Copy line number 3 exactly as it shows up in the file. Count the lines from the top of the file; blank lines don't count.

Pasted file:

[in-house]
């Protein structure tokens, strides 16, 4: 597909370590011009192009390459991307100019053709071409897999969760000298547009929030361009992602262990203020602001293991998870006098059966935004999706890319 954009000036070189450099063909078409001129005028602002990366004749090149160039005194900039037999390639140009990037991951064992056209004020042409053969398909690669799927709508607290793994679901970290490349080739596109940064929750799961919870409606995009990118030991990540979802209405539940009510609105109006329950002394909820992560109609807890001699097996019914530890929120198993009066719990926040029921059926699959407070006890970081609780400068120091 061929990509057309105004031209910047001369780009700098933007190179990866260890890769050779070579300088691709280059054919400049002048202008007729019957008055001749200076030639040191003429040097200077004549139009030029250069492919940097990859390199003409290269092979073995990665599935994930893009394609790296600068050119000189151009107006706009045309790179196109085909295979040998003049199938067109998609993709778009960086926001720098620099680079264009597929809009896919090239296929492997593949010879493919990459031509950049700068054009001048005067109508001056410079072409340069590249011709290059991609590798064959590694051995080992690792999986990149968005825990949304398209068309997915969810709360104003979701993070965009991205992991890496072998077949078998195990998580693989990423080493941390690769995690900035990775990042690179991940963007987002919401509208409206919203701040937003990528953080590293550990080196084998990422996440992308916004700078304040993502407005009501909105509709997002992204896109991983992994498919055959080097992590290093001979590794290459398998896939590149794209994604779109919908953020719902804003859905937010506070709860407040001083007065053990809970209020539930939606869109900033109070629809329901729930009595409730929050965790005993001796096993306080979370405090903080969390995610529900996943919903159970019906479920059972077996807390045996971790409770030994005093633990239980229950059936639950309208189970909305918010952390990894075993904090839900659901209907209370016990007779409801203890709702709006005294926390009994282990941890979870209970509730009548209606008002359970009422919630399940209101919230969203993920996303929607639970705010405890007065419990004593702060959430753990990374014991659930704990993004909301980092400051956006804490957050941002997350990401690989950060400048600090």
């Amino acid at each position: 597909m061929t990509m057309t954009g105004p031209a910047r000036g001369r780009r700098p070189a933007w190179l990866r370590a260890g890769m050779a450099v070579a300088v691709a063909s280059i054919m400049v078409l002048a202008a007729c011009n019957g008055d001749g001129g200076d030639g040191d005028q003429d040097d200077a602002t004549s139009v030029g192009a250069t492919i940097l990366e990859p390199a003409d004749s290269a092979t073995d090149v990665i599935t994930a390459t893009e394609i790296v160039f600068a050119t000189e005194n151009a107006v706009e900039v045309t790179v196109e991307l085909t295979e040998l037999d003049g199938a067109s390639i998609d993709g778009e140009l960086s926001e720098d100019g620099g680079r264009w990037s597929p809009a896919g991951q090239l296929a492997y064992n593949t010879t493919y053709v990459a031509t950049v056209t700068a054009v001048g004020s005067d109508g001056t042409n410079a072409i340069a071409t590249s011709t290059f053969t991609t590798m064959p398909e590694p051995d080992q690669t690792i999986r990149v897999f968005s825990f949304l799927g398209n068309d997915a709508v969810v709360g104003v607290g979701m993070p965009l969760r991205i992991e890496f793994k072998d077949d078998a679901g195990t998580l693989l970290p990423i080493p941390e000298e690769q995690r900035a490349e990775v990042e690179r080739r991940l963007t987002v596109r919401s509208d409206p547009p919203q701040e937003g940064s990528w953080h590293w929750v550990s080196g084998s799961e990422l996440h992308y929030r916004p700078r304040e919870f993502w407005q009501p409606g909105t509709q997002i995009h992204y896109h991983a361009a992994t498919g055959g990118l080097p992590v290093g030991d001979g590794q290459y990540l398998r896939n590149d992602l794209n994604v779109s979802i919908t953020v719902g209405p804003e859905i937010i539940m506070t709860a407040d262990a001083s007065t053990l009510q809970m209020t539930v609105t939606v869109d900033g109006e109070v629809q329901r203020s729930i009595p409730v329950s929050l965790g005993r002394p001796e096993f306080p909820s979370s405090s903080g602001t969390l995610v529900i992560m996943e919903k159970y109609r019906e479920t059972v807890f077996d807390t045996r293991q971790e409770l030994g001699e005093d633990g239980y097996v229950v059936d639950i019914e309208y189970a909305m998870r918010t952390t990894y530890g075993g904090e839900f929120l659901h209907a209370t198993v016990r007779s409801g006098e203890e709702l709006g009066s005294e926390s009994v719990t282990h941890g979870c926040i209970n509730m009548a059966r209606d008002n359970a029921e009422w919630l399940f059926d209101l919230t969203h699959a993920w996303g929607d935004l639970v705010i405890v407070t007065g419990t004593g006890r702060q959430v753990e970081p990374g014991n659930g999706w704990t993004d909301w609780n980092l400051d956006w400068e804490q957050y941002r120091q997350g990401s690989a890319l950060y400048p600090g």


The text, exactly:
């Amino acid at each position: 597909m061929t990509m057309t954009g105004p031209a910047r000036g001369r780009r700098p070189a933007w190179l990866r370590a260890g890769m050779a450099v070579a300088v691709a063909s280059i054919m400049v078409l002048a202008a007729c011009n019957g008055d001749g001129g200076d030639g040191d005028q003429d040097d200077a602002t004549s139009v030029g192009a250069t492919i940097l990366e990859p390199a003409d004749s290269a092979t073995d090149v990665i599935t994930a390459t893009e394609i790296v160039f600068a050119t000189e005194n151009a107006v706009e900039v045309t790179v196109e991307l085909t295979e040998l037999d003049g199938a067109s390639i998609d993709g778009e140009l960086s926001e720098d100019g620099g680079r264009w990037s597929p809009a896919g991951q090239l296929a492997y064992n593949t010879t493919y053709v990459a031509t950049v056209t700068a054009v001048g004020s005067d109508g001056t042409n410079a072409i340069a071409t590249s011709t290059f053969t991609t590798m064959p398909e590694p051995d080992q690669t690792i999986r990149v897999f968005s825990f949304l799927g398209n068309d997915a709508v969810v709360g104003v607290g979701m993070p965009l969760r991205i992991e890496f793994k072998d077949d078998a679901g195990t998580l693989l970290p990423i080493p941390e000298e690769q995690r900035a490349e990775v990042e690179r080739r991940l963007t987002v596109r919401s509208d409206p547009p919203q701040e937003g940064s990528w953080h590293w929750v550990s080196g084998s799961e990422l996440h992308y929030r916004p700078r304040e919870f993502w407005q009501p409606g909105t509709q997002i995009h992204y896109h991983a361009a992994t498919g055959g990118l080097p992590v290093g030991d001979g590794q290459y990540l398998r896939n590149d992602l794209n994604v779109s979802i919908t953020v719902g209405p804003e859905i937010i539940m506070t709860a407040d262990a001083s007065t053990l009510q809970m209020t539930v609105t939606v869109d900033g109006e109070v629809q329901r203020s729930i009595p409730v329950s929050l965790g005993r002394p001796e096993f306080p909820s979370s405090s903080g602001t969390l995610v529900i992560m996943e919903k159970y109609r019906e479920t059972v807890f077996d807390t045996r293991q971790e409770l030994g001699e005093d633990g239980y097996v229950v059936d639950i019914e309208y189970a909305m998870r918010t952390t990894y530890g075993g904090e839900f929120l659901h209907a209370t198993v016990r007779s409801g006098e203890e709702l709006g009066s005294e926390s009994v719990t282990h941890g979870c926040i209970n509730m009548a059966r209606d008002n359970a029921e009422w919630l399940f059926d209101l919230t969203h699959a993920w996303g929607d935004l639970v705010i405890v407070t007065g419990t004593g006890r702060q959430v753990e970081p990374g014991n659930g999706w704990t993004d909301w609780n980092l400051d956006w400068e804490q957050y941002r120091q997350g990401s690989a890319l950060y400048p600090g």